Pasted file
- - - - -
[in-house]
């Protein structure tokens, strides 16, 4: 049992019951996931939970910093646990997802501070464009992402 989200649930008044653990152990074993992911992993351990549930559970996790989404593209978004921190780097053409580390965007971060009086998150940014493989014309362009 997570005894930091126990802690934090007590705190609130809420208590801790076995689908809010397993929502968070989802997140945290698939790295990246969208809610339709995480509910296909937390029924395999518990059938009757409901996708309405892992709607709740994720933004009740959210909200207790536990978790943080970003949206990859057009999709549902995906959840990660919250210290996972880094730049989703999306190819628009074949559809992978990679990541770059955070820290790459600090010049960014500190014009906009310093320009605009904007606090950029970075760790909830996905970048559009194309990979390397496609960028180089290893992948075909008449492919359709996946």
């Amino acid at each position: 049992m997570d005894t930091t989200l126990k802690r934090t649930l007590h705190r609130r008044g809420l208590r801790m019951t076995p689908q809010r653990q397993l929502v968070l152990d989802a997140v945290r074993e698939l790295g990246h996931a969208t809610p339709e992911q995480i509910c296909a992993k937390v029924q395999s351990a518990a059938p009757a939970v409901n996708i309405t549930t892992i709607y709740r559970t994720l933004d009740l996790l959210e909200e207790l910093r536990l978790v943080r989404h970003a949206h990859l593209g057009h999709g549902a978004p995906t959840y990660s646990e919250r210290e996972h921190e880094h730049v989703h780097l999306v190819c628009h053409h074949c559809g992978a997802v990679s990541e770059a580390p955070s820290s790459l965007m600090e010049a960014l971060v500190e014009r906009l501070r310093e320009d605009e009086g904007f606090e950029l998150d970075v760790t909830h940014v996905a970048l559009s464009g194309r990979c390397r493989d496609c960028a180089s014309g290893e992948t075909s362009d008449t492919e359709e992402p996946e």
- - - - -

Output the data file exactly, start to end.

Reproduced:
[in-house]
């Protein structure tokens, strides 16, 4: 049992019951996931939970910093646990997802501070464009992402 989200649930008044653990152990074993992911992993351990549930559970996790989404593209978004921190780097053409580390965007971060009086998150940014493989014309362009 997570005894930091126990802690934090007590705190609130809420208590801790076995689908809010397993929502968070989802997140945290698939790295990246969208809610339709995480509910296909937390029924395999518990059938009757409901996708309405892992709607709740994720933004009740959210909200207790536990978790943080970003949206990859057009999709549902995906959840990660919250210290996972880094730049989703999306190819628009074949559809992978990679990541770059955070820290790459600090010049960014500190014009906009310093320009605009904007606090950029970075760790909830996905970048559009194309990979390397496609960028180089290893992948075909008449492919359709996946």
């Amino acid at each position: 049992m997570d005894t930091t989200l126990k802690r934090t649930l007590h705190r609130r008044g809420l208590r801790m019951t076995p689908q809010r653990q397993l929502v968070l152990d989802a997140v945290r074993e698939l790295g990246h996931a969208t809610p339709e992911q995480i509910c296909a992993k937390v029924q395999s351990a518990a059938p009757a939970v409901n996708i309405t549930t892992i709607y709740r559970t994720l933004d009740l996790l959210e909200e207790l910093r536990l978790v943080r989404h970003a949206h990859l593209g057009h999709g549902a978004p995906t959840y990660s646990e919250r210290e996972h921190e880094h730049v989703h780097l999306v190819c628009h053409h074949c559809g992978a997802v990679s990541e770059a580390p955070s820290s790459l965007m600090e010049a960014l971060v500190e014009r906009l501070r310093e320009d605009e009086g904007f606090e950029l998150d970075v760790t909830h940014v996905a970048l559009s464009g194309r990979c390397r493989d496609c960028a180089s014309g290893e992948t075909s362009d008449t492919e359709e992402p996946e």